"Hitting America's Soft Underbelly" is a more indepth bio terror book with a trade off when it comes to generality. The book was fun to me though because I lived near farms and what they said rang true. The average farm has terrible security to the point I could walk up to a chicken house and inject the chickens with god knows what. Overall more of a government report than a fun read.
"In Food We Trust" is a history of the FDA and critique of it's lack of power. The books best part was that it brought big news stories everyone forgot about, jack in the box salmonella, PB salmonella, Chilean grape scare, and analyzed them in depth. Another point of interest was how it went over how weak the FDA is, underfunded and staffed, inability to force companies to recall products, and more. One downside is that the book isn't trying to be a full history of the FDA, but instead it's trying to explain how the FDA's flaws developed. The book sped through or straight up skimped 'unimportant' eras. Overall a good book.
Jesus I gotta start reading more fiction.
I really got into the Brandon Sanderson books, all the cosmere things. He also cranks out books like crazy, which is nice. I really like the way he settles climaxes in his books. His books play out like a movie in my head.
I got pretty darn spooked out by the House of Leaves when I read it too.
I honestly checked the date of this post to make sure it wasn't me, lol.
I'm currently reading All Quiet on the Western Front, though.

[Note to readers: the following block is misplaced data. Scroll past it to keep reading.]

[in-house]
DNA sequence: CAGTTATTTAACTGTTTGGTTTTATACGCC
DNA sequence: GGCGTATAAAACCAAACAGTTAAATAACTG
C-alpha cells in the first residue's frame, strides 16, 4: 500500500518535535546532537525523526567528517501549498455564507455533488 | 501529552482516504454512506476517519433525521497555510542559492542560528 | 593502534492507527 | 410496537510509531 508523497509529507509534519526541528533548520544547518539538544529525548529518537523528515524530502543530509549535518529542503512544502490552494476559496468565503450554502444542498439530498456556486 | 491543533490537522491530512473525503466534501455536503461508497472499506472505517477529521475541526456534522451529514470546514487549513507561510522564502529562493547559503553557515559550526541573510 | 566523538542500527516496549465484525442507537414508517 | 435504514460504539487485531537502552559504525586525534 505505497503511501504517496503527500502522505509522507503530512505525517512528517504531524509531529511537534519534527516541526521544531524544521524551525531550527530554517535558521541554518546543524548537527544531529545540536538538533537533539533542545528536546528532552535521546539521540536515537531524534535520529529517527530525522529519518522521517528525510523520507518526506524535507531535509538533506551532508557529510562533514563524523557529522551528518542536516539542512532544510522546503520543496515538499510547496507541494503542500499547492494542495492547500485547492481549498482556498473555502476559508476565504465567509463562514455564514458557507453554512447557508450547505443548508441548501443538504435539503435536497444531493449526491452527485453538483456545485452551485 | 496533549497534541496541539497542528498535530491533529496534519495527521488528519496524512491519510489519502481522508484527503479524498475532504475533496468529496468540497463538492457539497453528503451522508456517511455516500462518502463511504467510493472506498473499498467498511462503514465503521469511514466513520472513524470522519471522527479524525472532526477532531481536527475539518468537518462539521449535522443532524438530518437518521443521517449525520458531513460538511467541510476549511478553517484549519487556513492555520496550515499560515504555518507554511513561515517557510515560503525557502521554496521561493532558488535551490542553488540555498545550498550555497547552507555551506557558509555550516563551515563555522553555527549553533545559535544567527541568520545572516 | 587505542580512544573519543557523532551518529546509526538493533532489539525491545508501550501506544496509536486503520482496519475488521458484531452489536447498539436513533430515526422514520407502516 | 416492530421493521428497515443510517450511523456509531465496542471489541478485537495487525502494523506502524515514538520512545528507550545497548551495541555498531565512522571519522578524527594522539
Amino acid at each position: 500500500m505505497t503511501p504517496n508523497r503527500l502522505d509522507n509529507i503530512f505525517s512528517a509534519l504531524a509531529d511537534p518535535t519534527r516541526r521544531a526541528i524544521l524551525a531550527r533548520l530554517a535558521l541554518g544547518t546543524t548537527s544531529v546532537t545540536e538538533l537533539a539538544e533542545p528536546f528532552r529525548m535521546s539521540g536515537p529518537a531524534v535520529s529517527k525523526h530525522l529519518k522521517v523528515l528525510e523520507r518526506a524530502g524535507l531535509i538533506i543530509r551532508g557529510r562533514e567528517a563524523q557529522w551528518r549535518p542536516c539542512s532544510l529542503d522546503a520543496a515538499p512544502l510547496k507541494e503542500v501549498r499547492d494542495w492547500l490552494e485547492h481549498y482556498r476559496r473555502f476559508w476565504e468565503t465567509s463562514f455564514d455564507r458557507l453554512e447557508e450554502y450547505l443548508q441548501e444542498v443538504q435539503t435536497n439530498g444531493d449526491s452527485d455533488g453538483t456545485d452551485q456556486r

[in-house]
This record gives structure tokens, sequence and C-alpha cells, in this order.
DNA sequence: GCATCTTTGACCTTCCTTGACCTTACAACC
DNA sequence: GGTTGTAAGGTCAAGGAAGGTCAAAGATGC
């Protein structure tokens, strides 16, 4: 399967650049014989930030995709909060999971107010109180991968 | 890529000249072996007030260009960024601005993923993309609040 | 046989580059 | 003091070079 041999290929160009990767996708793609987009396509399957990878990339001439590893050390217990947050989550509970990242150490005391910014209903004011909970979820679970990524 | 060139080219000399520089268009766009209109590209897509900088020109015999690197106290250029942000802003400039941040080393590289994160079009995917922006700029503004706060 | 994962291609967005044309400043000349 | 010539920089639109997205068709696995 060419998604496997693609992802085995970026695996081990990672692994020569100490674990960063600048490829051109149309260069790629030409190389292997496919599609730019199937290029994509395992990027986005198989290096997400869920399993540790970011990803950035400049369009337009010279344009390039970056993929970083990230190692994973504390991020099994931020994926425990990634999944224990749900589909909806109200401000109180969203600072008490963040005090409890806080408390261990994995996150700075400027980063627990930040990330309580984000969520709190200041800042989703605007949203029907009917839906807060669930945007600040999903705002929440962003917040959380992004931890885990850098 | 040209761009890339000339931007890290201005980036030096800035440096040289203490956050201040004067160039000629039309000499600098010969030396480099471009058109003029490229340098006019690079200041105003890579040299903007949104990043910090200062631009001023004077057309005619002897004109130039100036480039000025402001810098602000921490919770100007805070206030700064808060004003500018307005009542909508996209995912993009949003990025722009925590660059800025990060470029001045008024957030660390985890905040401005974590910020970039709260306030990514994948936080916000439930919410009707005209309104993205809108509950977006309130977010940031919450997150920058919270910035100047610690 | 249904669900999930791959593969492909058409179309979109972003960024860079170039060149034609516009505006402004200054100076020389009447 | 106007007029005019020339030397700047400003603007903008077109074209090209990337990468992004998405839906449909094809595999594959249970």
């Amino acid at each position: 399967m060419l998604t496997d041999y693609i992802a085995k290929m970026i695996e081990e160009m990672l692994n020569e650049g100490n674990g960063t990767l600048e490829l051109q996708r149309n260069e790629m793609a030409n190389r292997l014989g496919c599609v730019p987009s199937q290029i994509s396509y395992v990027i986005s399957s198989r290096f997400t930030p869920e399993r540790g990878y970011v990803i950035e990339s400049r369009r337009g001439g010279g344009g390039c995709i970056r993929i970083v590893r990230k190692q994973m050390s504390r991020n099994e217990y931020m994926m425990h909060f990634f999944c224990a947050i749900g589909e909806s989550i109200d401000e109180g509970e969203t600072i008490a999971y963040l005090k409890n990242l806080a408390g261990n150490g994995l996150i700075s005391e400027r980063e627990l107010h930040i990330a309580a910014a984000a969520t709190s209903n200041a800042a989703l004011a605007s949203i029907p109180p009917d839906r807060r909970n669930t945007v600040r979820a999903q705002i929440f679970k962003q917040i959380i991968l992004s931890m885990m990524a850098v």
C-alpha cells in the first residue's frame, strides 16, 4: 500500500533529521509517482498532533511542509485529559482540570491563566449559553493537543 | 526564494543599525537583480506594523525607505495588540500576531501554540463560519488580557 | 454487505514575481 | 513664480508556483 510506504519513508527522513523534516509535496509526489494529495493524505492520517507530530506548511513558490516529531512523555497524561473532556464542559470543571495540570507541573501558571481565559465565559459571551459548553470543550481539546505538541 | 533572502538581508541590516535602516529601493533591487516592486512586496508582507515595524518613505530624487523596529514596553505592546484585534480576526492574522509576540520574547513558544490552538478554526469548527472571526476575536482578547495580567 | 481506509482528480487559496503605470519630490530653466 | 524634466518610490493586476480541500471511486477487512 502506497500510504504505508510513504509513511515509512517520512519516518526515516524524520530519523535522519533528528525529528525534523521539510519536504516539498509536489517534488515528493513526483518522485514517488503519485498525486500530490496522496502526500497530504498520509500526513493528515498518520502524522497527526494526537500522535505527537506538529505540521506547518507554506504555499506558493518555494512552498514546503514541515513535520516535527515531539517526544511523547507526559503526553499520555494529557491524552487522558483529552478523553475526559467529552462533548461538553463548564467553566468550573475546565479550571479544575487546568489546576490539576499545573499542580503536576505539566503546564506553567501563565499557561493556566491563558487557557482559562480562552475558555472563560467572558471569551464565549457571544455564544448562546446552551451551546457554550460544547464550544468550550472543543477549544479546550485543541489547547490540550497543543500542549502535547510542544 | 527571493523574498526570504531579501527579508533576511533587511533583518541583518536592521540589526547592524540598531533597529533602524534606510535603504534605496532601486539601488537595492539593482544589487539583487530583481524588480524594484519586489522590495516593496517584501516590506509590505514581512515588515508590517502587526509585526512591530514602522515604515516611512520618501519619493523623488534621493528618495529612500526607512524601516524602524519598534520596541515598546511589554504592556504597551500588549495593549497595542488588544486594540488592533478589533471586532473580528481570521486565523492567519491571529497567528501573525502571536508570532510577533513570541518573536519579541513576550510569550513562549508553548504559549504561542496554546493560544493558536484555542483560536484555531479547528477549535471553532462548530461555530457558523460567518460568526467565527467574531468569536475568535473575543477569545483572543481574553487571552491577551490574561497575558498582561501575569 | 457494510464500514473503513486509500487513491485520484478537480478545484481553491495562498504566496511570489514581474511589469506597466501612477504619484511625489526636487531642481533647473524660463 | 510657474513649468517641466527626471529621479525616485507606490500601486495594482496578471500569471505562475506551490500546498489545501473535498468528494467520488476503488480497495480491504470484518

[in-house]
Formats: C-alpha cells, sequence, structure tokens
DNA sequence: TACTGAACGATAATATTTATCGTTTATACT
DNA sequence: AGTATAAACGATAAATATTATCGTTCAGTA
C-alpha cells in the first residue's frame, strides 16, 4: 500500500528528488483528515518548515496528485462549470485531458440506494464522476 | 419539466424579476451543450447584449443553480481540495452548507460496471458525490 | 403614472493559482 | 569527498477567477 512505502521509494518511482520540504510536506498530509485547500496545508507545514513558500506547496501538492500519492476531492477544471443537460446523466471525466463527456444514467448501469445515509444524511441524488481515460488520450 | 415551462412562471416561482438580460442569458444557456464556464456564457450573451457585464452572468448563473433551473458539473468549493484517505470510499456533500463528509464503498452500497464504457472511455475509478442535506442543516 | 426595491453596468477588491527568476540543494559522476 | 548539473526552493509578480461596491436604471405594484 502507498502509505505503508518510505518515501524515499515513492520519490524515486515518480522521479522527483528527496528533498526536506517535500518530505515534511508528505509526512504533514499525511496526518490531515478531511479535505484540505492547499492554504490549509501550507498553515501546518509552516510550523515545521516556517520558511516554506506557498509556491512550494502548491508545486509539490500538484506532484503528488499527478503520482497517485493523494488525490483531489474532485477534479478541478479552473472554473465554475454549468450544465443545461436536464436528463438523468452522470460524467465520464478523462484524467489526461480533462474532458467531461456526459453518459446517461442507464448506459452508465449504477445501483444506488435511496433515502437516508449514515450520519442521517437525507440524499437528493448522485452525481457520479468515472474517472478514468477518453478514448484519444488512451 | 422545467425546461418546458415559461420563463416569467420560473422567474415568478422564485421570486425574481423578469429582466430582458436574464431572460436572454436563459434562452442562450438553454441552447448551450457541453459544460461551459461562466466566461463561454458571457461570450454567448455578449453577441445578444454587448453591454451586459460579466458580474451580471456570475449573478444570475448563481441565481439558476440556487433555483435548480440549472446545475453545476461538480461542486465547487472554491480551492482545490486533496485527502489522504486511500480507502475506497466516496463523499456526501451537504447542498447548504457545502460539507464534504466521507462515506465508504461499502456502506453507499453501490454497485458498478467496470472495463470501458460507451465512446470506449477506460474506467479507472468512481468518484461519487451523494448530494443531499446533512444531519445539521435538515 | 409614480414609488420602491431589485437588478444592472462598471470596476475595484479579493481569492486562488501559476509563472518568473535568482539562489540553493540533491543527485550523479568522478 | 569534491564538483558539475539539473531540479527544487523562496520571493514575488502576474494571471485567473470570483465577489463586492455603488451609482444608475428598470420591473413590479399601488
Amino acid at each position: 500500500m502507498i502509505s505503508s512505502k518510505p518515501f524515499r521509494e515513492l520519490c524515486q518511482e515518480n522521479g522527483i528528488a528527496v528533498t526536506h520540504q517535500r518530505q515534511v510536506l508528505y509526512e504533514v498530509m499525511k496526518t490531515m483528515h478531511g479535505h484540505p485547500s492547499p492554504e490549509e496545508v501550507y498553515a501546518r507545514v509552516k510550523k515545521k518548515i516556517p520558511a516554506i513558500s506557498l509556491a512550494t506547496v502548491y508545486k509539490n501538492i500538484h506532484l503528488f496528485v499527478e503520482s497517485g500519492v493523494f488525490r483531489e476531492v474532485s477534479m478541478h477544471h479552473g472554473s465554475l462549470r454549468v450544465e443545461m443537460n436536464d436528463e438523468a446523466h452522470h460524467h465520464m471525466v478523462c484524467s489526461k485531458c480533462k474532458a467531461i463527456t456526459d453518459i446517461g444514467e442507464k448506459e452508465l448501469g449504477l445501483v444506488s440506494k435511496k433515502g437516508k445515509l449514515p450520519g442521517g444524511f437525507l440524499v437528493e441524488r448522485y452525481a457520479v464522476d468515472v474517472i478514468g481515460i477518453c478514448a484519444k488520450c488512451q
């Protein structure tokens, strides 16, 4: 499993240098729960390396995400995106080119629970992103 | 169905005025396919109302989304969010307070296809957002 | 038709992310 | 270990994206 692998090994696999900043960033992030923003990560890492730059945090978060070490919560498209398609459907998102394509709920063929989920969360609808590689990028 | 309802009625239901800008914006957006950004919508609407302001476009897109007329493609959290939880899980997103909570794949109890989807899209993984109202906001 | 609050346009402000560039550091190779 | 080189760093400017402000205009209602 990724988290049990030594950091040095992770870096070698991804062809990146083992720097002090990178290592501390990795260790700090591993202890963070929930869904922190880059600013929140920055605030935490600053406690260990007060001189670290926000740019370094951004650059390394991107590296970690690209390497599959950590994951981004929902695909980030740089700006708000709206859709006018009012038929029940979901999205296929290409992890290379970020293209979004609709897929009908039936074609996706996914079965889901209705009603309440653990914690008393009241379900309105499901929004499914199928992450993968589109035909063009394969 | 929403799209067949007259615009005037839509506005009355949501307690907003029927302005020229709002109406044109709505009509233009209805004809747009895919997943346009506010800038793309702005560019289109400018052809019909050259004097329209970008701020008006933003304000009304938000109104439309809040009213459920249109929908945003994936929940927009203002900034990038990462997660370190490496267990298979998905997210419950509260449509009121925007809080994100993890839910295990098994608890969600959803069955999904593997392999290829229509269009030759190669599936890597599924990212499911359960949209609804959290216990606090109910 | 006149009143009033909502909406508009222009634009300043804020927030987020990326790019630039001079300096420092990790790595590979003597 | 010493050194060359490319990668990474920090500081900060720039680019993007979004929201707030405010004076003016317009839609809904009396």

here. I took a break from House of Leaves, and am currently reading the second Mistborn book by Brandon Sanderson, and The Three-Body Problem by Cixin Liu. Both are really good.
Ooh, I remember liking Rama as a kid. Nothing really "happens" in that book, but there's still something gripping about it.
Been reading Don Quixote on my work breaks. Really enjoyable book, its shockingly similar to modern novels in its style and prose. After that I am going to read The Fall of Gondolin by Tolkien.>>678
Let me know what you think about the Silmarillion, I really like that work.
Haven't had much time to read lately, right now I'm still stuck in Dune. I hope during my Christmas break I can get through it.
Capitalism and freedom
How is this book? By the title it would seem to me that it were written by a capitalist and therefore prone to selective information. My question is, is it actually critical, or does it read more like a defense of capitalism?
i used to carry this copy of the myth of sisyphus in my messenger bag everywhere i went when i was 17-18 years old and just started college.